When the scarce details from the log raised more questions, San José Spotlight elevated its appeal to the Board of Fair Campaign and Political Practices for an independent review, a process allowed by city policy.
But the city attorney’s office, which denied the release of emails, told the board Wednesday that it has no authority to even access the documents. Allowing the board to review the emails would destroy the attorney-client privilege.
The city’s Rules committee also did not see the emails before voting on the appeal in June.
“The process is deeply flawed if two city entities — the Rules and Open Government Committee and your board — are identified as decisionmakers in the appeals process but yet cannot even review the records in question,” San José Spotlight co-founder and executive director Josh Barousse said.
“The Rules Committee made its determination without seeing the emails either — meaning, they have to take staff’s word for it,” he continued. “This seems like a highly problematic policy that warrants review.”
San José Spotlight argues that emails about the mayor’s nonprofit—sent and received from city servers—deal with the public’s business and should be disclosed under the state’s public records law.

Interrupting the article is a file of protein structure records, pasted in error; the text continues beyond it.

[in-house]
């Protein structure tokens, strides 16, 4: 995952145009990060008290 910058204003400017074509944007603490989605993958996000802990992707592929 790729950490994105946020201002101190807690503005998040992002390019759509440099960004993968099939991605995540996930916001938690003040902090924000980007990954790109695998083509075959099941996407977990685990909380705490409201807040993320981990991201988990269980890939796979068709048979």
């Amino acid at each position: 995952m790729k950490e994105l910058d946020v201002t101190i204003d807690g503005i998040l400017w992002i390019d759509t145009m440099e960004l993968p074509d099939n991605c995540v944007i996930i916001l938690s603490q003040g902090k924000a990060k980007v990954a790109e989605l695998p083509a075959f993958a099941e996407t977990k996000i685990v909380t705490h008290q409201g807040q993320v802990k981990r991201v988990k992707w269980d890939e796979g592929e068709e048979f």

Board member Louis Silver, who’s a lawyer, said he’s also troubled by the process.
“I don’t know how I could make a vote to either sustain or overrule the appeal without having anybody actually review the documents,” Silver said.
It is “an inherent conflict of interest,” Gonzales added, referring to having the city attorney’s office deny the disclosure of records and also recommended for the independent board to deny or refer the complaint — without a chance to review the documents.
“It’s the problem the city created when they created our structure without staffing and our independent legal staff,” he said. “I want to make sure that we have a certain level of independence.”
But Senior Deputy City Attorney Mark Vanni said that only the City Council can review attorney-client privileged communications and decide whether to release them.